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So, I contribute; in ways I hadn’t realized would be my destiny. I have my connection to Australia that I now realize was a deep song in my heart. I have taught thousands of students, owned hundreds of horses, schooled hundreds more and stood by another hundred as they passed over… knowing that someone loved them, even though it was only me. I have healed and nourished and held more horses than I can count. Charles was correct… I was and am dedicated. I care.

And the horses here, a jumbled up group of almost every breed and age and background that one can imagine, these horses are the story to be told. Their stories. Colliding with humans, dancing with humans, fearing and respecting and loving humans they know us on levels we don’t know ourselves. I hope they know that I love them. Totally.

Am I pleased with direction this life of mine has taken? Yes. Just yes.

 

 

Categories: healing, Horse Training, Relax, Saving Horses | Tags: , , , , , , | 4 Comments

Smelly Things

equine eye

I have a notebook from the 99cent store that says on its cover, “REFINDLY MADE FOR THE SUCCESS OF YOUR OUTSTANDING CAUSE”, just like that all in caps and with two strawberries (I think they’re berries…) to the left. I found it the other day trying to reorganize the office. Three pages in, I had written “Smelly Things” and listed, with bullet points, things that smell.

And, just a couple of days ago, a friend had her dog at the Veterinarian. Her young dog had been vomiting and had loose bowels; the Tech asked her wait outside, that it might be Parvo (it was not).

Yesterday, we had the equine dentist here floating teeth. He stopped a few times to smell the saliva on his hands for infection (I do that, too). I’ve been smelling LungTa’s (the Irish Draft horse) hoof with the abscess and finding the exudate to stink less and less.

All of these things have pointed me toward writing something about odors and their markers, so I decided to do so here. Most of us probably do a lot of discernment through our olfactory observations. I find myself to be quite sensitive to aromas… except perhaps the glorious smell of horses that others comment upon when arriving at the stable yard! Or the scent of Patchouli oil that I use making my own deodorant (apparently, I’ve gone nose numb to patchouli and must be reminded by others when I start adding too much).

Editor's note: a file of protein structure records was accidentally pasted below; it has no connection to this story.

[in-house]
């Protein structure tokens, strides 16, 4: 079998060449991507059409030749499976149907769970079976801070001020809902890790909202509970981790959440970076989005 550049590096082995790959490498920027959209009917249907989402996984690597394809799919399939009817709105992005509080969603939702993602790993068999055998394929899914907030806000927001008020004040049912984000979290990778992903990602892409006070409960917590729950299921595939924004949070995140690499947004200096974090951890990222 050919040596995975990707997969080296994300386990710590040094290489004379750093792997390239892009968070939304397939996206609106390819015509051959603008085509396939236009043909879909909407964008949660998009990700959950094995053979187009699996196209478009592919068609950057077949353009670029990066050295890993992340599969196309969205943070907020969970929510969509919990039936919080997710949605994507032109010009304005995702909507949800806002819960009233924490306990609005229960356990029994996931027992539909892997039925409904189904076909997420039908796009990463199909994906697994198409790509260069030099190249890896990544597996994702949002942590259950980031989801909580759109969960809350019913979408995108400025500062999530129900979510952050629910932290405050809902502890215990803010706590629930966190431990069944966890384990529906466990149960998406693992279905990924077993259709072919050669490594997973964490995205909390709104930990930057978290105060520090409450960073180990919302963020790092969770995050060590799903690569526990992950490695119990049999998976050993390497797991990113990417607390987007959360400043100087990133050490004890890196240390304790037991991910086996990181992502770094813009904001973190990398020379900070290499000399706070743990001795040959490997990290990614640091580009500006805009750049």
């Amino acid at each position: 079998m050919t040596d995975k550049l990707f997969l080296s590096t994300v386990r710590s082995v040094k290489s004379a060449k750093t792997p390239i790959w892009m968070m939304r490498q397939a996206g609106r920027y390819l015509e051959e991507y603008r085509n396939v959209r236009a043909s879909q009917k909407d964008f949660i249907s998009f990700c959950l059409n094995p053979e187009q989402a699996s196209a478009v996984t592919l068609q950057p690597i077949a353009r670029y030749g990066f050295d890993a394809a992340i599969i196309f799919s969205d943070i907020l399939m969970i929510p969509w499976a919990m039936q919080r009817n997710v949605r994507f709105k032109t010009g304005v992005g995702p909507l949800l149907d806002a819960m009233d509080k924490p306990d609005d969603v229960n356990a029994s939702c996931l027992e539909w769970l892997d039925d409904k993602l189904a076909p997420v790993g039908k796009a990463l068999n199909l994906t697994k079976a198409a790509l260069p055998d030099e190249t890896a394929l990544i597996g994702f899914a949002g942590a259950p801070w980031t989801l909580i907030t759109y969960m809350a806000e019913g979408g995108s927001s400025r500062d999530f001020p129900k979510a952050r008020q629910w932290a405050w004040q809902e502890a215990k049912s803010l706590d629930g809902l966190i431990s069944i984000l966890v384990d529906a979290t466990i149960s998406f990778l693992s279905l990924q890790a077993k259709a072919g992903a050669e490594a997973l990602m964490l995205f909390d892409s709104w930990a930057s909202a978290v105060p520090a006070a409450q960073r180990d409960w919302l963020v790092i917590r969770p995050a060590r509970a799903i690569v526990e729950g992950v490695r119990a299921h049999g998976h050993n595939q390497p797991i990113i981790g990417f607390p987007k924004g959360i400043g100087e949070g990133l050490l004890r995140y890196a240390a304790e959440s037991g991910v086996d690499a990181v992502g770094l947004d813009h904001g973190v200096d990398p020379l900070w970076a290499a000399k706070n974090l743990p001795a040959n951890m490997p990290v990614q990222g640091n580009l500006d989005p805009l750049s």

I had a wonderful Vet named Skip who was also a friend. He has retired, but he often diagnosed firstly by scent. He and I could definitely smell Paro Virus (I learned it from years of Teching at an animal hospital and then when raising English Setters). He knew that cancer had a scent (there are dogs who can smell cancer, they say). I learned that particular marker, unfortunately, through the decades of rehabilitating horses.

Necrosis in wounds has a marker – the smell is probably familiar to most. And it is not host specific… people, dogs, cows, etc. as well as horses will have that similar stench when a wound goes septic.

My beautiful picture

That first whiff of stink can help us get to better treatment quickly, before the systemic infection sets in and the animal spikes a fever.

I am fully aware that this topic is not one to peruse over breakfast or share with a squeamish young daughter, but it is a subject worth noting because there are some life saving possibilities tied to the ability to denote subtle smells around us.

The horse’s poo can give us valuable insight into his health and the condition of his digestion. Beyond just the look and consistency (which, mind you, are vitally important), the odor from a bowel movement will have volumes to say. If the odor is sour and pungent, the horse likely needs probiotics. If it is a “meaty” smell, the diet should be checked and activated charcoal fed to detox the gut (there could be animal products in the feed or digestion is slowed or the gut has become permeable to the horse’s own blood). A sulfur smell can point to hind gut motility changes or simply come from sulfur rich herbs being fed (or MSM supplements).

Urine odor has its own story to tell. The stronger it smells, the more likely it is that the horse is not drinking enough water.